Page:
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Column: 'Music isn't just about what you hear. Where and how we hear it can have just as much impact'

Composer Fergal Dowling talks about two new site-specific concerts programmed in the Tiger Dublin Fringe Festival.

Fergal Dowling

WE THINK THAT music is not just about what we hear, but that where we hear it and how we hear it can have just as much impact. So we decided to invite audiences to experience all of these aspects together through two concerts; we really wanted to situate the concerts firmly within Dublin, and to make music that was directly informed by the city, by moving through the city, and by special spaces in the city.

When people think of ‘concert music’ they usually image it located in a concert hall. Well, that’s fine for orchestral music but it’s often an irrelevant setting for much contemporary music.

Rooted in Dublin City 

We are not trying to ‘take music out of the concert hall’ as such, we are just trying to find the right place for this particular music. So we developed two programmes for the upcoming Tiger Dublin Fringe, Places and Responses, which are firmly rooted in the city.

In both concerts, five mobile wind players explore Dublin’s architecture and soundscape – literally!

SOUNDS Source: Dublin Sound Lab

For example, for Places we invited Peter Ablinger, a Berlin-based composer, to write a site-specific piece, 3 Places Dublin (for Temple Bar Gallery and Studios, Dublin Fruit Market and St Michan’s Church). This is a sort of ‘promenade piece’ where both audience and musicians walk together from one venue to the next.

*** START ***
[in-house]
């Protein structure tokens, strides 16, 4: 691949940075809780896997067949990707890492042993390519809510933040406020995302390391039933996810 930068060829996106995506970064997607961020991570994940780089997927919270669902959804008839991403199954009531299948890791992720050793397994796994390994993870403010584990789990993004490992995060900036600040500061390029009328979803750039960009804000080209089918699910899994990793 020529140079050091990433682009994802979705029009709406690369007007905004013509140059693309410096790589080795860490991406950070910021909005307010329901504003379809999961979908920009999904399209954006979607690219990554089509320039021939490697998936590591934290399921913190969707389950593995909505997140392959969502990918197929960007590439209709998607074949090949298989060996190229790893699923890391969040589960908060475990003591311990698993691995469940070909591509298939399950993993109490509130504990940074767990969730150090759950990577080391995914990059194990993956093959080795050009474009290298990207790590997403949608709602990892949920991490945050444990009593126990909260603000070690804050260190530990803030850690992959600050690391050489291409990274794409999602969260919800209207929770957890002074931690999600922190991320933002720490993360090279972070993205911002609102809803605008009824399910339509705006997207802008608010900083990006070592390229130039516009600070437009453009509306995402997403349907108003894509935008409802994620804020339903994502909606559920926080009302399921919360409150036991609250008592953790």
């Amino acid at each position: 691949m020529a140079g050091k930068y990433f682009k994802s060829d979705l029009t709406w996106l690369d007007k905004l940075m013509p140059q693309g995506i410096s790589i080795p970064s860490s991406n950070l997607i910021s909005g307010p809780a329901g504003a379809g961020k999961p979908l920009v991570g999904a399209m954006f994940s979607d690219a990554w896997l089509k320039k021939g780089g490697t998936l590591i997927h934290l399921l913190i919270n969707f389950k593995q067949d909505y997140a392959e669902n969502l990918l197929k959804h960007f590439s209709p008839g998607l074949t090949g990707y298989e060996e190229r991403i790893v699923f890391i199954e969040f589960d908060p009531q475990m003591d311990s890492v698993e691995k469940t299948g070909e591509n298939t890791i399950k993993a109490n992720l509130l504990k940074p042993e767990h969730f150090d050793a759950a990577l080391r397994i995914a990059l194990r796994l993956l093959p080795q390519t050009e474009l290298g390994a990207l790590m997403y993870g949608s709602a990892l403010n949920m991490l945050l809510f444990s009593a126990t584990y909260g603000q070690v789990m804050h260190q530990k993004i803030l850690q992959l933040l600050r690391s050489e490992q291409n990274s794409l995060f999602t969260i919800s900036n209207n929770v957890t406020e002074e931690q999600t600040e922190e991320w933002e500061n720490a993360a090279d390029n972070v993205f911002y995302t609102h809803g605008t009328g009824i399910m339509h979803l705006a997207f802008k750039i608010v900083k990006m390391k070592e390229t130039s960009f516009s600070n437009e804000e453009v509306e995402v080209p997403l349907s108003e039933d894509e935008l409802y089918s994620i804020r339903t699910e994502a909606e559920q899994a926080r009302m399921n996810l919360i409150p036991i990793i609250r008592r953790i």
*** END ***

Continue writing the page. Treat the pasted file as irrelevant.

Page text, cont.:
Self portraits of the buildings 

Peter has analysed the acoustic response of each of the three spaces and has developed three scores, one for each space –– what Peter calls acoustic ‘self portraits’ of the buildings.

screenshot.1410860167.2506 Source: Ragorder.com (Mark Stanley)/Flickr

So the scores are unique to each building and will never be performed anywhere else. The three places make an evening concert that lasts a little more than an hour, and as the audience and musicians move from space to space, the city’s soundscape becomes part of the fabric of the piece itself. It’s a fun way of allowing audiences to explore the city and its architecture; a bit like a musical version of the Irish Architecture Foundation’s Open House programme.

In the second concert, Responses, four Dublin composers — Piaras Hoban, Gráinne Mulvey, Fergal Dowling and Rob Canning — devised a collaborative performance for the Atrium space at Temple Bar Gallery and Studios.

The Atrium is a four-storey space around an oval void and an open stairway. The surfaces are mostly concrete, so it’s really a highly resonant vertical space. Again we’re using five mobile wind players who literally explore the Atrium, sounding it out as they go. The audience is free to move around too so they can create their own ‘mix’ of the ongoing performance.

Acoustic space

3 Places Dublin is entirely acoustic, but in Response we use interactive electronics and mobile performers to explore both the acoustic space of the building and the acoustic space surrounding the building.

For example, of the four works in this programme the first piece is for the concertgoers to download and play on their own smartphone as they approach the venue.

And the final piece uses mobile transmitters attached to the instrumentalists so they can broadcast their performance throughout the building and even leave the building and continue to transmit their performance from different locations in the streets around Dublin city centre, back into the venue – complete with ambient city sounds.


Source: Contemporary Music Centre/Vimeo

Video of composer Rob Canning talks about his interactive network performance, ‘Sonic Drift’, which took place as part of CMC’s Culture Night event on 20 September 2013.

Fergal Dowling, together with the organist Michael Quinn, co-founded Dublin Sound Lab in 2008, a group specialising in computer-mediated music performance.

As part of Tiger Dublin Fringe 2014, Places (Peter Ablinger’s 3 Places Dublin) will be at Temple Bar Gallery & Studios, visiting Dublin Fruit Market and St Michan’s Church
17 September 2014, 8pm (€16/14)

In addition, Responses will be at Temple Bar Gallery & Studios, Dublin on 18 September 2014, 8pm (€16/14)

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Fergal Dowling

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